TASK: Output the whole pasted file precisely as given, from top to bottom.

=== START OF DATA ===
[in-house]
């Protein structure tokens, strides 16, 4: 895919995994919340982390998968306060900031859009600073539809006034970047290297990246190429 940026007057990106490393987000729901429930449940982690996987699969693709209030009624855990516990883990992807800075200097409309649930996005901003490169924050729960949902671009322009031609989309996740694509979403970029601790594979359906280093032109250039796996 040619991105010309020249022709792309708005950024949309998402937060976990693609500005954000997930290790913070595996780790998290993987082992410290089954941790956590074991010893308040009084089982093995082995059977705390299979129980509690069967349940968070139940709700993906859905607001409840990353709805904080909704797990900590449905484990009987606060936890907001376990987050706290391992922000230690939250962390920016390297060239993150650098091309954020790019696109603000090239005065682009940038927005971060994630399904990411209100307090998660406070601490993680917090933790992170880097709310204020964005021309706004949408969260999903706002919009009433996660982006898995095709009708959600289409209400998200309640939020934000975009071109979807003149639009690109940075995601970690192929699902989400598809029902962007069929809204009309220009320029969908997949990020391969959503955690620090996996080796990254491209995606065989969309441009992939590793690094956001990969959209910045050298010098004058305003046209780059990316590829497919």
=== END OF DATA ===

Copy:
[in-house]
């Protein structure tokens, strides 16, 4: 895919995994919340982390998968306060900031859009600073539809006034970047290297990246190429 940026007057990106490393987000729901429930449940982690996987699969693709209030009624855990516990883990992807800075200097409309649930996005901003490169924050729960949902671009322009031609989309996740694509979403970029601790594979359906280093032109250039796996 040619991105010309020249022709792309708005950024949309998402937060976990693609500005954000997930290790913070595996780790998290993987082992410290089954941790956590074991010893308040009084089982093995082995059977705390299979129980509690069967349940968070139940709700993906859905607001409840990353709805904080909704797990900590449905484990009987606060936890907001376990987050706290391992922000230690939250962390920016390297060239993150650098091309954020790019696109603000090239005065682009940038927005971060994630399904990411209100307090998660406070601490993680917090933790992170880097709310204020964005021309706004949408969260999903706002919009009433996660982006898995095709009708959600289409209400998200309640939020934000975009071109979807003149639009690109940075995601970690192929699902989400598809029902962007069929809204009309220009320029969908997949990020391969959503955690620090996996080796990254491209995606065989969309441009992939590793690094956001990969959209910045050298010098004058305003046209780059990316590829497919």